Edited by HarrogateKnights
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On 08/01/2021 at 07:32, The Rocket said:

It does open another interesting angle of this debate though, especially given I know that you consider `Touch` Rugby League to be lost cause in your part of the world. I will touch on it briefly here in that the big advantage that touch does have over other forms of non-contact is its` potential to be played as a `casual` version of our game given the lack of equipment required. Thoughts.

"Casual" is the key word in relation to Touch. I`ve said before that it resembles a bunch of people down the park randomly throwing a football around. A separation has to be made between the best informal option to get people used to handling an oval ball, and the best for playing competitive games within a framework of rules.

I think on the India thread you used the phrase "entry point". Touch is obviously a cheaper option than Tag, so notionally it would be the obvious "entry point". The problem is that RU has adopted Touch. So in an area where RL is being set up against longer established RU, why would people join an impecunious new RL club to play Touch if that is already available in the local RU club?

Most parts of the world have RU. Superficially they will see RL as a version of much the same thing. For them to be won over they have to see something distinctively appealing in the RL PTB and ruck. This can result from experiencing Tackle or Tag. The Touch Rollball however, just doesn`t look enough like RL to make a sufficiently strong differentiating impact.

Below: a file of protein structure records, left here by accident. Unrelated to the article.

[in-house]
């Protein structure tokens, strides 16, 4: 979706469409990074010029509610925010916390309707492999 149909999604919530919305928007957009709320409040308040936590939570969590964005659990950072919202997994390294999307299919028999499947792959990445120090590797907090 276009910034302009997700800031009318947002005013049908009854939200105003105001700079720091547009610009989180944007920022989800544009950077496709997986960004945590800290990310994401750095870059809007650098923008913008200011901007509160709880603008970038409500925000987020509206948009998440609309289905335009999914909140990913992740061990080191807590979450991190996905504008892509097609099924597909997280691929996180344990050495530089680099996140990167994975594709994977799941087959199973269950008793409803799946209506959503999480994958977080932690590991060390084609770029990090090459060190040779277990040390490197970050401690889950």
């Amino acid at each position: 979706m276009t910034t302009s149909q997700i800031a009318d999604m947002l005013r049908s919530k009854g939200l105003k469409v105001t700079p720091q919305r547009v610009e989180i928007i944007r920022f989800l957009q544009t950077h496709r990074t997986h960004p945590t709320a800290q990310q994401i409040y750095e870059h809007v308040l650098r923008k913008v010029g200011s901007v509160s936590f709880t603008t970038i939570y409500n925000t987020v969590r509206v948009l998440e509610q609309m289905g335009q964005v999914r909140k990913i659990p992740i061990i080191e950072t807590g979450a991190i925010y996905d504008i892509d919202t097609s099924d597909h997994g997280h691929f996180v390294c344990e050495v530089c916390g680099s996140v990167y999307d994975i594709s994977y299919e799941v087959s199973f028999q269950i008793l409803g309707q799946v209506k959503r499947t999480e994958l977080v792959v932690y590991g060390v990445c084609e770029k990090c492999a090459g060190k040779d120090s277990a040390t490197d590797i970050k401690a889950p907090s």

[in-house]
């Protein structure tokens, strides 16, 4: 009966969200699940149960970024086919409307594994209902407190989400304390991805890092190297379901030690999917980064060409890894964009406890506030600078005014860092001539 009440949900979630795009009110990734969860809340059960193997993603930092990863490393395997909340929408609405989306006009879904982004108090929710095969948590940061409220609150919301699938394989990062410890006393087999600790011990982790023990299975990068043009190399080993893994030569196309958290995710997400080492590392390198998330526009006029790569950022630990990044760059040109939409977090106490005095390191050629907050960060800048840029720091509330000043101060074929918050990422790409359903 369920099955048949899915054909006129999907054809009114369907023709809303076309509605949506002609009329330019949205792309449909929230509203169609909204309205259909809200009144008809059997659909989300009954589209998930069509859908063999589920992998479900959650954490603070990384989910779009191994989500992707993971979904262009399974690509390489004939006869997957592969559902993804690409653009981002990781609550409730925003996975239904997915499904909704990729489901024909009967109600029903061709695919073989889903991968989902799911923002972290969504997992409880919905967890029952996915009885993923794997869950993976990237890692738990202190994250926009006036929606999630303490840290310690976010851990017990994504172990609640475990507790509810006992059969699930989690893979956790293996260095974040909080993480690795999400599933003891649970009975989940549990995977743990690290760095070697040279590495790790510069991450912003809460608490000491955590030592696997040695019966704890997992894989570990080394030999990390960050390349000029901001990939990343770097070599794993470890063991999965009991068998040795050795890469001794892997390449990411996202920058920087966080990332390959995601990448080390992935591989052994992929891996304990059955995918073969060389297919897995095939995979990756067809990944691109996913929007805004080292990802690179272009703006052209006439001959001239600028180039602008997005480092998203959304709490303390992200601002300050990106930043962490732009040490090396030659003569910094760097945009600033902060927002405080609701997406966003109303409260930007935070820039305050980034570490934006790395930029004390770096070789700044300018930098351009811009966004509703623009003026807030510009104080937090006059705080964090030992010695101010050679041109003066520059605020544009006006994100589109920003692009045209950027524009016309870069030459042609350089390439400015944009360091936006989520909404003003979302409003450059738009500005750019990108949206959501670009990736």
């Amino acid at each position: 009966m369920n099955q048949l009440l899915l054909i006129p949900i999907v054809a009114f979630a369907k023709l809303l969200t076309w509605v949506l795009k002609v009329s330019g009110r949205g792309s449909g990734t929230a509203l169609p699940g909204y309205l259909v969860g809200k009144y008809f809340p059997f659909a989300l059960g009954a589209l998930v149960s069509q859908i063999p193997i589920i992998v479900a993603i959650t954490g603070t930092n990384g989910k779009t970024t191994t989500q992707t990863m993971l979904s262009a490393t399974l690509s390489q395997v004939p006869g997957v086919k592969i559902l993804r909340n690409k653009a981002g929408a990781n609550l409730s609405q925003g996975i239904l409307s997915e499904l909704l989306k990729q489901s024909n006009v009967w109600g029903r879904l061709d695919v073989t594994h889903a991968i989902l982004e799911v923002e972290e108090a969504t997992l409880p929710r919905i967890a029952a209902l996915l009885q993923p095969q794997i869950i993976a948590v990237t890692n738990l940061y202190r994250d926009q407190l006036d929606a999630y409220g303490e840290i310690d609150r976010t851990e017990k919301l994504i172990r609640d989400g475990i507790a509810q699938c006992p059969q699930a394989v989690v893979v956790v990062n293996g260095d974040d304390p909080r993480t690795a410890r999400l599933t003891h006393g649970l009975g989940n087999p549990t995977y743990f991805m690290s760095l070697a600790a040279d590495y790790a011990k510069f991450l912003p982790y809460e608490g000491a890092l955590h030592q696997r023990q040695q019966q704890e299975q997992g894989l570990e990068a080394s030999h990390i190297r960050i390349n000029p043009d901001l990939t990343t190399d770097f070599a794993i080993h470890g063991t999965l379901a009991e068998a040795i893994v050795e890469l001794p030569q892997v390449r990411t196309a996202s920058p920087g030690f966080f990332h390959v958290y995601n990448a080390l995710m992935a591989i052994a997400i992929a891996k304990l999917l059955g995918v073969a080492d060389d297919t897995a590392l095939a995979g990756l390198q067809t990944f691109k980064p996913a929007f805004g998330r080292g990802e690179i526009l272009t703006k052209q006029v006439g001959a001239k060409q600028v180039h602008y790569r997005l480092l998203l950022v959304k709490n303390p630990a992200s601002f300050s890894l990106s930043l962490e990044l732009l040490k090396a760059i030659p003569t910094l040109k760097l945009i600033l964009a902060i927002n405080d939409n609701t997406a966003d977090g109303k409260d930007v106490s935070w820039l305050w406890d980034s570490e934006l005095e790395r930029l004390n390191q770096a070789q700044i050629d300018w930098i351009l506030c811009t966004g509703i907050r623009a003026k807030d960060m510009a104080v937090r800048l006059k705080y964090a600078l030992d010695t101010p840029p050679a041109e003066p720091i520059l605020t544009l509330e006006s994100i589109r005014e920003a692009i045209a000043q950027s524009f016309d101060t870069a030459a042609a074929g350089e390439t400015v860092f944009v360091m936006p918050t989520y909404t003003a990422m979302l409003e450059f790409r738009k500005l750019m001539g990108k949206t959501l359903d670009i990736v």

For these reasons, in my view, all development programmes, wherever resources permit, should seek to have initially Oztag, progressing to League Tag as their optimum non-contact forms.

Edited by unapologetic pedant
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5 hours ago, HarrogateKnights said:

Totally agree with this point. Our club considered TTRL (Oztag) but even if we decided to run it ourselves from the club the tags are £45 for 2 sets and then each player would have to pay £17 each for a pair of approved shorts before you get going . We settled on X-League due to it being run by the RFL. Touch Rugby run by the England Touch association is a sport that is dominated by Union teams on O2 touch festivals seem to try and take that variant. When Covid allows we are having our own social X-league even every Friday 7-8pm then option to go to the bar after and the clubs social secretary is at the heart of this arranging after games meet ups for food etc every so often. We will be involved with the X-League world cup this year too. I played tag and it is something that we may consider socially if the interest gains and have a minimum contact evening with both options available. 

There are Tags in Wheelchair RL. The players look to have one on each arm and several replacements. How do they manage to afford these if they`re so expensive?

The more I watch League Tag, the more I`m recognising the skill and positional sense involved in making the tags. The angles and footwork are similar to how a smaller player in Tackle RL avoids being front-on with a bigger opponent. Is there the same defensive technique involved in making the touch on the ball in X-League?

Also, isn`t the touch on the ball in X-League difficult to reliably referee? In Tag it`s either on or off, very clear-cut.

Edited by unapologetic pedant